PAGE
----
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Feb 19, 2018

Yudanaka & Shibu Onsen: hot spring experiences in the heart of Nagano

Life centers around hot springs for the charming towns of Yudanaka and Shibu Onsen, in northern Nagano Prefecture. In a welcoming Yamanouchi valley, sat beside the tumbling waters of the Kakuma and Yokoyu rivers, these two onsen towns delight in offering tired bones a replenishing soak, but appear to be heading in different directions.


For the Japan urbanite Yudanaka and Shibu Onsen might appear remote, but these two towns sit on an important pilgrimage route between Kusatsu Onsen in Gunma and Zenkoji Temple in what is now downtown Nagano. The locals here have been welcoming weary travelers for hundreds of years, and they’ve been blessed with some of Japan’s finest onsen waters to do it. 


What a difference a train station makes, though. Yudanaka has one and Shibu Onsen, although only a 30-min walk further up the valley, doesn’t. Perhaps it’s this transport connection that has seen the two towns develop in different ways, each with its own charms.


Maybe the term “develop” is a misrepresentation of what’s going on in Shibu Onsen -- this place appears have been frozen in time, and is all the more charming for it. To the point of heartbreak.


It’s with a certain ironic symbolism then that the main road to Shibu Onsen, running besides the banks of the Yokoyu, literally leads to nowhere. It just stops at the edge of town, a point where the narrowing valley forbids it to go any further. 


Even more symbolic, perhaps, is that few people seem to care about this road. What action there is in Shibu Onsen centers around the impossibly charming and narrow alleys hemmed in between river and valley walls -- natural elements that appear to have guarded against the passage of time.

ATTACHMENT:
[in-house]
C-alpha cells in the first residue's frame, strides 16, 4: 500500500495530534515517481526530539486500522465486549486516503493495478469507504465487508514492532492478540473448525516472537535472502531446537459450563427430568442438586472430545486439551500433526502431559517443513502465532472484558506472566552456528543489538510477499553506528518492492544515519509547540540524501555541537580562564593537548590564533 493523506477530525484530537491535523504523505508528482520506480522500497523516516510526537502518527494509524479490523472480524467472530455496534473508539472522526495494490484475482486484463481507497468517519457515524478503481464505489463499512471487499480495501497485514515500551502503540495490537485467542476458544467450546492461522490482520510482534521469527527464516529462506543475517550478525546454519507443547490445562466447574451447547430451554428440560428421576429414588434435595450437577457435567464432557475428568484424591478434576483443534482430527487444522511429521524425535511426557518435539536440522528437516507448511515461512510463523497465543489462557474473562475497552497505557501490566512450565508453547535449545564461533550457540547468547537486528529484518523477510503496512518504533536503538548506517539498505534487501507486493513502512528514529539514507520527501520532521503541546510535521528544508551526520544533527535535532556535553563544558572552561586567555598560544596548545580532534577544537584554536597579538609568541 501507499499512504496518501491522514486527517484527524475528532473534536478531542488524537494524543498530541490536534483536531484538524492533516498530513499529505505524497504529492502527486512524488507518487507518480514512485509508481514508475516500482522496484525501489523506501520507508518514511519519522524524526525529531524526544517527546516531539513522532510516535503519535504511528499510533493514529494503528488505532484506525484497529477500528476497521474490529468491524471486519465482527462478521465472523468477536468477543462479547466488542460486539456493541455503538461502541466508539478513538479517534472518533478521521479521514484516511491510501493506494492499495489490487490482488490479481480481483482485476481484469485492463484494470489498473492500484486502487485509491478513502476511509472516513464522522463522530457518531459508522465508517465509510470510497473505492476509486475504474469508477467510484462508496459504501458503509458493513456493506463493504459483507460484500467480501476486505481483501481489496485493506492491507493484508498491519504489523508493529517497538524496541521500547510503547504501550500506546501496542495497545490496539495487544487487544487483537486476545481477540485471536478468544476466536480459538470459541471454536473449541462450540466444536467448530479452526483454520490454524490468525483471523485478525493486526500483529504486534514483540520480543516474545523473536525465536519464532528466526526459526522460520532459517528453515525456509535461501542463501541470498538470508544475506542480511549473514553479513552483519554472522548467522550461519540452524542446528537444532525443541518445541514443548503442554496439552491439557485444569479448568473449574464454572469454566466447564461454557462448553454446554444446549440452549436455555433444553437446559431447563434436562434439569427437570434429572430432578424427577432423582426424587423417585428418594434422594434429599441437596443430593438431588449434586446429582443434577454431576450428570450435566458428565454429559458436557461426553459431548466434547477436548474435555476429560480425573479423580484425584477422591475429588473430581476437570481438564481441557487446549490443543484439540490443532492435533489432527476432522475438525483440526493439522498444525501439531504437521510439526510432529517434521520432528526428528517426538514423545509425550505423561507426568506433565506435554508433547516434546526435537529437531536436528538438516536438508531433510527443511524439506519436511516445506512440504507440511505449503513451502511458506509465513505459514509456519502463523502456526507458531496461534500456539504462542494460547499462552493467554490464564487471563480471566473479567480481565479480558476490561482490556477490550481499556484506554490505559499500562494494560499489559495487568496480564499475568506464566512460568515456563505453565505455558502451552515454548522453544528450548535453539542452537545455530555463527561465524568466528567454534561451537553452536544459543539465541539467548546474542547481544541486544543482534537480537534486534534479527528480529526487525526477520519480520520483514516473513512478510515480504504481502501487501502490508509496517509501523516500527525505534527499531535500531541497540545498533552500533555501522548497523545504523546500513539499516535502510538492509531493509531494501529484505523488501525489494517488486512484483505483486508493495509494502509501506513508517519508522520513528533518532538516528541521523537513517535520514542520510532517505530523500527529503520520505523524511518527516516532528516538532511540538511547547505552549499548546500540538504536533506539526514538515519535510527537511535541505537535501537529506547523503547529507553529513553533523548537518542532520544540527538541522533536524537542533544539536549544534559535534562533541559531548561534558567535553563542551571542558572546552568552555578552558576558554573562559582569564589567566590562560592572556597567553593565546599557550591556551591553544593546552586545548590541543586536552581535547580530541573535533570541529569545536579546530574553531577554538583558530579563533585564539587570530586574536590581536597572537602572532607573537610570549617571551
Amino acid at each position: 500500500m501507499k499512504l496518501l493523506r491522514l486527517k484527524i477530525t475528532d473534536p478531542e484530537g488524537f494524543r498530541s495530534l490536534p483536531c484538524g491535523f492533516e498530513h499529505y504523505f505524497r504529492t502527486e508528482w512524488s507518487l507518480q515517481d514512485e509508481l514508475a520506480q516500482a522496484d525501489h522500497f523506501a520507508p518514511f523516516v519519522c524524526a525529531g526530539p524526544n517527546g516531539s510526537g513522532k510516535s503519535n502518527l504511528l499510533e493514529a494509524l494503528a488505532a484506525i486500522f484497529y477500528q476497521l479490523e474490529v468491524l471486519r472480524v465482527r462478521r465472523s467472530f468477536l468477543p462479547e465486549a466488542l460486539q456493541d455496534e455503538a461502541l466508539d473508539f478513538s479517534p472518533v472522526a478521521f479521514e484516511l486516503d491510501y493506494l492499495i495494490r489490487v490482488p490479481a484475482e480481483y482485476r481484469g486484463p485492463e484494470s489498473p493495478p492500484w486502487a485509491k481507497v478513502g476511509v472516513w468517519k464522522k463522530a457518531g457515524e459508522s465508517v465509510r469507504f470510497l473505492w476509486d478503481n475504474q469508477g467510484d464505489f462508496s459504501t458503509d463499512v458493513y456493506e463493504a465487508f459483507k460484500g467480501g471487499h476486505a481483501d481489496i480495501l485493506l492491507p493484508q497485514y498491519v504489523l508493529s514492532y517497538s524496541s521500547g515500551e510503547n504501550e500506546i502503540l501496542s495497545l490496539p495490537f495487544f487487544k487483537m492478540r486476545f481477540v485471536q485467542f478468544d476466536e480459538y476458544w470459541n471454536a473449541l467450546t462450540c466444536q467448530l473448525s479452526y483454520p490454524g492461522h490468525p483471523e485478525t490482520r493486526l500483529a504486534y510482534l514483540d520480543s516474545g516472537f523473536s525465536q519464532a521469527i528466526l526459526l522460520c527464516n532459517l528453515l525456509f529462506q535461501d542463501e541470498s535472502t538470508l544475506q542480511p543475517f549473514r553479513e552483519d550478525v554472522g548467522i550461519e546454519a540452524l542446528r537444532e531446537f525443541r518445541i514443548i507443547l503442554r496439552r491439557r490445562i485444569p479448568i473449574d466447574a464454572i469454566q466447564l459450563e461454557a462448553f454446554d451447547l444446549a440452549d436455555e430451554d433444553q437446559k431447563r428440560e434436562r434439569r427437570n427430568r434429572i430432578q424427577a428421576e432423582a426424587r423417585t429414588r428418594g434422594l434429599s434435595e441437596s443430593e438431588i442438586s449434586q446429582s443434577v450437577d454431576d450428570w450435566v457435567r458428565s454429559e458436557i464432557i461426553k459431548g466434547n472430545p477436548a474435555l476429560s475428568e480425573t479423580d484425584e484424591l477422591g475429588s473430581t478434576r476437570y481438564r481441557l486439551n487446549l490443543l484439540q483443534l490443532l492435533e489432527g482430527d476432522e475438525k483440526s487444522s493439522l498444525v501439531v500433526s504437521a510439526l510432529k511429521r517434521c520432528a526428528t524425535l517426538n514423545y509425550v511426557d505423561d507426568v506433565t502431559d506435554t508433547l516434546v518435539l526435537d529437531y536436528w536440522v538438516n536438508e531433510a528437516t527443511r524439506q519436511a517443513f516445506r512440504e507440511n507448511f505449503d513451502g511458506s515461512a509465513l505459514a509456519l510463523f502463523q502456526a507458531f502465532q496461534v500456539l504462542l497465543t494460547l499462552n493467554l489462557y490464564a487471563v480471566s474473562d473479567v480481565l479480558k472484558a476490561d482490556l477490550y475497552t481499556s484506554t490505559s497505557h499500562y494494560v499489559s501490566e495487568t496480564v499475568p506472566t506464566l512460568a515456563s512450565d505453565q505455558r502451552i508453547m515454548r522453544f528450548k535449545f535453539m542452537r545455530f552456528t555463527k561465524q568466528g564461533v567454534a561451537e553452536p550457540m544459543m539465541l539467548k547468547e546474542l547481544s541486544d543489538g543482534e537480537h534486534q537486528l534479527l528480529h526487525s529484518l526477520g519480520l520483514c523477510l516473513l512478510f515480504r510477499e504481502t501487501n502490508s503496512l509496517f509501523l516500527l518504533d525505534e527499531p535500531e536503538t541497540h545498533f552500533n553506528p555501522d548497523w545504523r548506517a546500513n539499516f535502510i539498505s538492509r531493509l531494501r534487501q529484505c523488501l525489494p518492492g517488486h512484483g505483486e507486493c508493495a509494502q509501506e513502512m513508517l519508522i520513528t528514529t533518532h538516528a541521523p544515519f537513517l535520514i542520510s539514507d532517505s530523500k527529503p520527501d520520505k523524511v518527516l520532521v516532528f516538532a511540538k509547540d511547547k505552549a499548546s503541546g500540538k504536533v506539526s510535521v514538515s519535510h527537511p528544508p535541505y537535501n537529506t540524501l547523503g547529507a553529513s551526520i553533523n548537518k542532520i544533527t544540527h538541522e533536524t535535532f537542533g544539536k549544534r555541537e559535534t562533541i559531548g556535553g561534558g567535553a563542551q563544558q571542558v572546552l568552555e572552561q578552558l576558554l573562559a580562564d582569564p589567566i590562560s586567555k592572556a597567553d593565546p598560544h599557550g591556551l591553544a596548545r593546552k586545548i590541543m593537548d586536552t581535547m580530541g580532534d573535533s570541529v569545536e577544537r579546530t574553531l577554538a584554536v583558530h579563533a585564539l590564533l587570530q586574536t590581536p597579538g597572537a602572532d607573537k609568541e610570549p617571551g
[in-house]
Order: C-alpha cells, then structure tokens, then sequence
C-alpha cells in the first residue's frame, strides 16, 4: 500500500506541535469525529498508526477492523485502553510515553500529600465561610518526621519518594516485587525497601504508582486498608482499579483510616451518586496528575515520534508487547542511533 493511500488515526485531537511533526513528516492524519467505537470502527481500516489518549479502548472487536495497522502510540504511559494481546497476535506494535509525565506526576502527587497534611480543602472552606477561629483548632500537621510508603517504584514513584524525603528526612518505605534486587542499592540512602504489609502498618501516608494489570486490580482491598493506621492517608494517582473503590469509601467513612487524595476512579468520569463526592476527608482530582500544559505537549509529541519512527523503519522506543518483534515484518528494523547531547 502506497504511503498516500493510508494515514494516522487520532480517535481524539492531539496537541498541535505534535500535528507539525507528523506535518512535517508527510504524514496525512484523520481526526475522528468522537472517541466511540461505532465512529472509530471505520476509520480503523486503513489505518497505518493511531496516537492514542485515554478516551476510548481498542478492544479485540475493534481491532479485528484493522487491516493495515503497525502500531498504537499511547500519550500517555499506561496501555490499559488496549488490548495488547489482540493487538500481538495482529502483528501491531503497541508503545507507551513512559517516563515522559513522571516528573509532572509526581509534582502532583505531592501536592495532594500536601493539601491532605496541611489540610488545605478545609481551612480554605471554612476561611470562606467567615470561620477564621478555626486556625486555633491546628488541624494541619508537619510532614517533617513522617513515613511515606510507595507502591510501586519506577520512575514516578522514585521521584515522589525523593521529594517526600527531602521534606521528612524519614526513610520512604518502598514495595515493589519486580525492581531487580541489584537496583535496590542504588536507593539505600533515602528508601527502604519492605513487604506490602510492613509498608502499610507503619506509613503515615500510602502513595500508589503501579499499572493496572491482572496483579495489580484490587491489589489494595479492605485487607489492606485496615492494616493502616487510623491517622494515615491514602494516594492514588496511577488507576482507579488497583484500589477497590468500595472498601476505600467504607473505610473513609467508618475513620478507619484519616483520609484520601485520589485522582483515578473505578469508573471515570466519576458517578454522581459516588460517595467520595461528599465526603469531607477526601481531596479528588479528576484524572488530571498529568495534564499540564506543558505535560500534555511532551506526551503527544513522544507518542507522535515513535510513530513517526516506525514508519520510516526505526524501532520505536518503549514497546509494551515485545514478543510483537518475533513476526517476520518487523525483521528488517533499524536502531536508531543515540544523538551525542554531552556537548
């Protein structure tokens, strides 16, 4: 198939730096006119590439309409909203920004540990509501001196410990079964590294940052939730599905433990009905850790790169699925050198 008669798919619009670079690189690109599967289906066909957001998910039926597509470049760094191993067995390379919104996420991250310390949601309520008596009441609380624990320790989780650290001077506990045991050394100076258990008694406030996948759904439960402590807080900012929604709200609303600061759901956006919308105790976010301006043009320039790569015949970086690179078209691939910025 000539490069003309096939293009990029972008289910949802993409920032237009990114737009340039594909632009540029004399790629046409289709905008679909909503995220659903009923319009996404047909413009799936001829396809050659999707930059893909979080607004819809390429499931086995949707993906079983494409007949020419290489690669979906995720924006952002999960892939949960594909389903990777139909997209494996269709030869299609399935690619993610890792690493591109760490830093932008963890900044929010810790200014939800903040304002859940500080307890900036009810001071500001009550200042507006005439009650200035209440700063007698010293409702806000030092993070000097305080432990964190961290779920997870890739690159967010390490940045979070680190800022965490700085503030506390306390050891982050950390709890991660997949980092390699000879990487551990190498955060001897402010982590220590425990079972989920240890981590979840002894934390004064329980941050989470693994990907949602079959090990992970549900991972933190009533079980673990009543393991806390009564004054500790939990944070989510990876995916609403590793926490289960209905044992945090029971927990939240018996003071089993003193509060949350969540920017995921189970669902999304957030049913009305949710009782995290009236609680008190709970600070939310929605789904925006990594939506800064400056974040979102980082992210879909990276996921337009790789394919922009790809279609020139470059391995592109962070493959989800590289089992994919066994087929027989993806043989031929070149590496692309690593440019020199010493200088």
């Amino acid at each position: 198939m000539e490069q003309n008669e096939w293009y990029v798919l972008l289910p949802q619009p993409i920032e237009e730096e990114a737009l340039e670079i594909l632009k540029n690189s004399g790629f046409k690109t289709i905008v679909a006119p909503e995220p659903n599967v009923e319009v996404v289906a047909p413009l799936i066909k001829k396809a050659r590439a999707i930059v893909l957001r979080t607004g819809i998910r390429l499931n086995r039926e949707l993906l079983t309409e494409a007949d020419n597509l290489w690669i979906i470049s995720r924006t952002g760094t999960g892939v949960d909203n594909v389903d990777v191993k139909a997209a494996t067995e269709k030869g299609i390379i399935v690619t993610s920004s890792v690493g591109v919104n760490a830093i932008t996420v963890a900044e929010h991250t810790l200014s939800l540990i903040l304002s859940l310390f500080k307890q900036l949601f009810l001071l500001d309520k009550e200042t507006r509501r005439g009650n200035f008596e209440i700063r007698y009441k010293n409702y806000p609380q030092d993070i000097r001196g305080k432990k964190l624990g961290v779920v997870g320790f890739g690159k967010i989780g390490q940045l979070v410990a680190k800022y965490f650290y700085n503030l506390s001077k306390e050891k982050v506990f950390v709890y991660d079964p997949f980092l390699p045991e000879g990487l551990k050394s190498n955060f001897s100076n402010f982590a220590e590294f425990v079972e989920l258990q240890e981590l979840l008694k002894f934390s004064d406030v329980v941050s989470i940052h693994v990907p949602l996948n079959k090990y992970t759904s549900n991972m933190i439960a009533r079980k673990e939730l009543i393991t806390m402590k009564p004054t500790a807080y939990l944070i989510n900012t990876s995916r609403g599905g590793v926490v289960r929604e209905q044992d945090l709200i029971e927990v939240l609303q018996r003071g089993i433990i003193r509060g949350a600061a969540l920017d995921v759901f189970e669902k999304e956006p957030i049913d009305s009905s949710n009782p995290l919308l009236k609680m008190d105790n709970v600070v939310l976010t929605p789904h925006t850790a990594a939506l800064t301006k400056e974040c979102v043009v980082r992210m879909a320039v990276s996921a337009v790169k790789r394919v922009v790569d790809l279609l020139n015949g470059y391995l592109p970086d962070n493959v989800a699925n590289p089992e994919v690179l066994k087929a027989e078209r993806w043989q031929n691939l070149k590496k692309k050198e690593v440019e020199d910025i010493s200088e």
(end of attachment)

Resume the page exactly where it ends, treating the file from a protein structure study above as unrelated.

(The ryokan Kanaguya by night and day)


In this warren of streets lies the centerpiece of Shibu Onsen’s time-stopped charms, the ryokan Kanaguya (金具屋). Displaying the kind of fantastical imagination that could reduce the creatives at Studio Ghibli to tears of envy, Kanaguya is almost hard to contemplate such is its tangled intricacy. Established some 260 years ago as a blacksmiths ("kanaguya" translates to “hardware store”), a landslide laid waste to the original structure leading the entrepreneurial owners to rebuild it as a blacksmiths come onsen ryokan. The former was phased out and the structure that stands today dates back to the 1930s, a designated Important Cultural Property. Thankfully the owners have had the good sense to leave things as they are. Perhaps the rest of the townspeople are following suit.


For many, a visit to Shibu Onsen means a tour of the town’s public hot spring baths, the “soto-yu.” There are nine of them dotted about town, most on the same street as Kanaguya. Each boasts of waters to cure or ease some physical ailment -- from eye disease to intestinal problems, gout to neuralgia. Yukata wrapped bathers clip-clop from bath to bath in their ryokan-issue getta in a, thoroughly relaxed, bit to take a dip in all nine baths and then pay a visit to Takayakushi Shrine, sitting on a lofty perch above town, in order to be rewarded divine favors and the eternal life. 



(One of the nine public hot spring baths in Shibu Onsen)


It’s surely only in a town like Shibu Onsen, where time has gone missing, that one’s central pursuit can be that of utter relaxation. Collectors can purchase “junyoku towels” at souvenir shops and ryokan on which to collate stamps from each onsen. Evidence of achievement, should eternal life not be enough.


Getting naked in front of nine differing sets of strangers might be a challenge for many foreigners visitors. Not to worry, the streets leading to each of the baths are themselves so soaked in charm as to be reward enough, particularly in the evening when the warm glow of the street lamps and the old-world flourishes of the ryokan conspire to create an atmosphere that is as romantic as it is haunting.